Worm Fodder

Worm Fodder by Richard Blakemore and Cora BuhlertAfter a hunt, King Kurval of Azakoria and his entourage make camp at the village of Ogwall. However, something is not right in the village. All men of fighting age are away at a mysterious ritual and the remaining villagers are clearly afraid of something.

Kurval investigates and learns that the mysterious ritual in the woods involves sacrificing the young Celisa to the dread worm Thibunoth.

Kurval is furious, for he outlawed human sacrifice in the kingdom of Azakoria. And so he sets out to save Celisa, deal with the monster and punish those who would violate the ban on human sacrifice.

This is a novelette of 9600 words or approx. 32 print pages in the Kurval sword and sorcery series, but may be read as a standalone. Includes an introduction and afterword.

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More information:

  • Worm Fodder is a novelette of 9600 words or approximately 33 print pages in the Kurval series, but may be read as a standalone. This story is a digital premiere and has never been published previously.
  • The basic plot of Worm Fodder – the hero has to slay a monster and rescue a damsel-in-distress who is about to be sacrificed to said monster – is one I’ve used for the Thurvok series a few times, most notably in The Cave of the Dragon and The Temple of the Snake God. However, with Kurval the basic story plays out quite differently, because he can do more than just slay the monster. Since he is king, he can also outlaw future human sacrifices.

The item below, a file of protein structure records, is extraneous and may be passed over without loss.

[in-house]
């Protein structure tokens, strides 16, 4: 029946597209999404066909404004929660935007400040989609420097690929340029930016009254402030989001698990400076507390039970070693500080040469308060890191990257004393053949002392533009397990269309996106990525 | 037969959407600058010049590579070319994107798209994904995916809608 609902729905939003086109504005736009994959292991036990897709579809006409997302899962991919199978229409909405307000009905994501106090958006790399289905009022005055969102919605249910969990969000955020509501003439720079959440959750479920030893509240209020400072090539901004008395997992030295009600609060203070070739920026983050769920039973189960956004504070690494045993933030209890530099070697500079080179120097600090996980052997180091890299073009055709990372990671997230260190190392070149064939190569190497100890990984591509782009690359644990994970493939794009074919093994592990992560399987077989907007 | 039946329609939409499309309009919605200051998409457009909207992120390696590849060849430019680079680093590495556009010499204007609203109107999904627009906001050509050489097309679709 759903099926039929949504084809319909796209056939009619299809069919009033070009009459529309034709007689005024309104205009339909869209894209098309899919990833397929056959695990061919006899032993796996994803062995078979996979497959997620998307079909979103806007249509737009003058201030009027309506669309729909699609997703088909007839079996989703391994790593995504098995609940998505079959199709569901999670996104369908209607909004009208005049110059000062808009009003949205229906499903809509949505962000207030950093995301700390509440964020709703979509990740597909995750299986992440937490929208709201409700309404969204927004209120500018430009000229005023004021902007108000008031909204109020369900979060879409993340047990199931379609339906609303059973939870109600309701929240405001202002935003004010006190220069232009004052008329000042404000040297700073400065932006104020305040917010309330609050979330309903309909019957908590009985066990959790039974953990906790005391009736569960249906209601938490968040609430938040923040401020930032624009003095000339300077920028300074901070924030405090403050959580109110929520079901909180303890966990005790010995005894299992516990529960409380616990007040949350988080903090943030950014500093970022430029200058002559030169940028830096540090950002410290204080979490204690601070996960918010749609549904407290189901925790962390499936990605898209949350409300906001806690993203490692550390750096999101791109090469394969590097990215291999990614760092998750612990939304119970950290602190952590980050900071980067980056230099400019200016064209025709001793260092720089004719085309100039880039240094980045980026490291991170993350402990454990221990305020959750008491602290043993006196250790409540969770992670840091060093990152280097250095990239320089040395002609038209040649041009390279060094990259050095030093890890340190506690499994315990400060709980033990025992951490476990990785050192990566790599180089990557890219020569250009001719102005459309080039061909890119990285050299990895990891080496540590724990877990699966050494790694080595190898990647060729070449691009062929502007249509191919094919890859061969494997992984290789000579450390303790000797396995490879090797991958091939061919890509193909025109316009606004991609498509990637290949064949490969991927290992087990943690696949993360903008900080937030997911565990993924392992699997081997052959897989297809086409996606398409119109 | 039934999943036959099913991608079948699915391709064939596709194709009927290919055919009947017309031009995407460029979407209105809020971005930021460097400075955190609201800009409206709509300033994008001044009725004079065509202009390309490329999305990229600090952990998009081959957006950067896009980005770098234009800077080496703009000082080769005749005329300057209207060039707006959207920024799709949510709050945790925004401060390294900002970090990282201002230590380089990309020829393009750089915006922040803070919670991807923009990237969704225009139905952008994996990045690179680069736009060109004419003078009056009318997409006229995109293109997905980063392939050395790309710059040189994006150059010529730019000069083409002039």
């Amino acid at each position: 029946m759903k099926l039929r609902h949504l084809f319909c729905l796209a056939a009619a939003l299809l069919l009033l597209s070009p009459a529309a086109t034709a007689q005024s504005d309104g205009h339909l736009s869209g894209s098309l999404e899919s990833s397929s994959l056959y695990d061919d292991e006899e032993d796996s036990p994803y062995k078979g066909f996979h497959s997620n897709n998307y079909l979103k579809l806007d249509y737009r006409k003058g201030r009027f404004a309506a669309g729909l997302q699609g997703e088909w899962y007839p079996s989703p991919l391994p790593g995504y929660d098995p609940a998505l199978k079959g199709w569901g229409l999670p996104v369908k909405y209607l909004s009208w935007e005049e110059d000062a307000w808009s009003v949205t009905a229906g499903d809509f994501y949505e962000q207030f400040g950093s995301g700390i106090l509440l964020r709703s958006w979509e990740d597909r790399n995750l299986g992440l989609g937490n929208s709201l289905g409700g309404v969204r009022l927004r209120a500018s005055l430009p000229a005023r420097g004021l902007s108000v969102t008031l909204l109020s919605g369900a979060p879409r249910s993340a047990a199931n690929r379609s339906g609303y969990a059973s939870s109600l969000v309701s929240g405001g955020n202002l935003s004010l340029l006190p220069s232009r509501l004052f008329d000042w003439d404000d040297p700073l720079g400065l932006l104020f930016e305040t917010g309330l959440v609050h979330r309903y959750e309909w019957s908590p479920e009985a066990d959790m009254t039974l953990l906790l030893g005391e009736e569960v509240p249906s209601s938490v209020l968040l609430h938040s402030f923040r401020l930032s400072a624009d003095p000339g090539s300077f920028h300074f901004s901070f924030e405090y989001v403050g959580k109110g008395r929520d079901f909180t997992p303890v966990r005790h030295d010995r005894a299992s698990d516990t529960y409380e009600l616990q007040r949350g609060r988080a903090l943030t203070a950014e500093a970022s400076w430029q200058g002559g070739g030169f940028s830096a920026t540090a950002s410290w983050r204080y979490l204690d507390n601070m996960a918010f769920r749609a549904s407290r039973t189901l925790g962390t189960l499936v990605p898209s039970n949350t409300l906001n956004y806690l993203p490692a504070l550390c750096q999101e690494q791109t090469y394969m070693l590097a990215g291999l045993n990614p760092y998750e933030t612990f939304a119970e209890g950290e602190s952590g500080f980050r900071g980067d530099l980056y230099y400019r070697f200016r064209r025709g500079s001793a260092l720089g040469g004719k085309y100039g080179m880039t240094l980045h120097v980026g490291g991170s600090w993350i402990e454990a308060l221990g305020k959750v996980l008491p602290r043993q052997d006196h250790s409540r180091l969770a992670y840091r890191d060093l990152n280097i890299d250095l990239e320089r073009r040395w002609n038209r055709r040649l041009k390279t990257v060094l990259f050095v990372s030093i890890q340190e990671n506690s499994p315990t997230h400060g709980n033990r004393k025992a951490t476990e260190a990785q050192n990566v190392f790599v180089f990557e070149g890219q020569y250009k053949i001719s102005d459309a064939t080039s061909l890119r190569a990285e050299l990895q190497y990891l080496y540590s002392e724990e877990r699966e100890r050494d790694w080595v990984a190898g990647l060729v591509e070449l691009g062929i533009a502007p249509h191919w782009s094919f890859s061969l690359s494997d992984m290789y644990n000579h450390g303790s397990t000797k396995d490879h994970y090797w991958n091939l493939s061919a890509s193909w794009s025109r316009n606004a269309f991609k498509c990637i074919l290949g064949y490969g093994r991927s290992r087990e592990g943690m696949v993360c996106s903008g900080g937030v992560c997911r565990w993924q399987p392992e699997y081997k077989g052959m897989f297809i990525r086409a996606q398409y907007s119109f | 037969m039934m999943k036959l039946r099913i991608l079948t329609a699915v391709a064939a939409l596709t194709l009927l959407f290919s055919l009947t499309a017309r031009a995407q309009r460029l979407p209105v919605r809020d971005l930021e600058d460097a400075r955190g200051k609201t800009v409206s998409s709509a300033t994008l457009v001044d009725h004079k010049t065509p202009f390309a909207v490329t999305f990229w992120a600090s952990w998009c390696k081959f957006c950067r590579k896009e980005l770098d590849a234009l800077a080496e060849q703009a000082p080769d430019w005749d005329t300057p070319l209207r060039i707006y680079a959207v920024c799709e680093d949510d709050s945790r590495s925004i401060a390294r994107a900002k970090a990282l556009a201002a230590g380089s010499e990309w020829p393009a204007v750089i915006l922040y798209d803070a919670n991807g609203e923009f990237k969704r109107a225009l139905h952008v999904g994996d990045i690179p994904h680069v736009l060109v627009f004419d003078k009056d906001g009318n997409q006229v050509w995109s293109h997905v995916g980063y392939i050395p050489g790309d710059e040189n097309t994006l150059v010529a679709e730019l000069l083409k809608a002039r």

• Kurval’s vizier and royal adviser Izgomir, whom we first met in King’s Justice, reappears, as does Ragur Falgune. It was clear to me from the beginning that Izgomir would play a recurring role in the series, because both his position and his function as a foil for Kurval make him useful. On the other hand, Ragur was initially intended to appear only in King’s Justice. However, I liked him, so I kept him around.
  • Ragur’s bride, now wife, Nelaira is mentioned, but does not appear, because a hunt in the woods is no place for a pregnant woman.
  • Kurval’s stallion Shadowmane, whom we first encounter in The Plains of Shadow, and his faithful hunting dog Trak, who was introduced in King’s Justice, also reappear.
  • Unlike most of my other stories, the Kurval series is credited to Richard Blakemore, whom regular readers will recognise as the pulp writer protagonist of the Silencer series. As for why my sword and sorcery fiction is credited to Richard Blakemore, in the Silencer story Mean Streets and Dead Alleys, Richard purchases the January 1936 issue of Weird Tales and is pleased to find a new instalment of a Conan serial by Robert E. Howard, a Jirel of Joiry novelette by C.L. Moore, a Jules de Grandin novelette by Seabury Quinn as well as one of Margaret Brundage’s famous covers. He also muses that he would like to take a stab at writing something like that one day. This throwaway scene got me thinking, “What if Richard actually did write a sword and sorcery series for Jake Levonsky?”
  • When I found myself writing what would become the first Thurvok adventure for the July short story challenge sometime later, I suddenly wondered, “What if this was Richard Blakemore’s lost sword and sorcery series?” And so I decided to credit the story to Richard and pass myself off as the editor who rediscovered him. I even created a blog, a Twitter account and an Amazon author page for Richard and filled out a Smashwords interview in his persona.
  • The cover is stock art by Serhii Selin.
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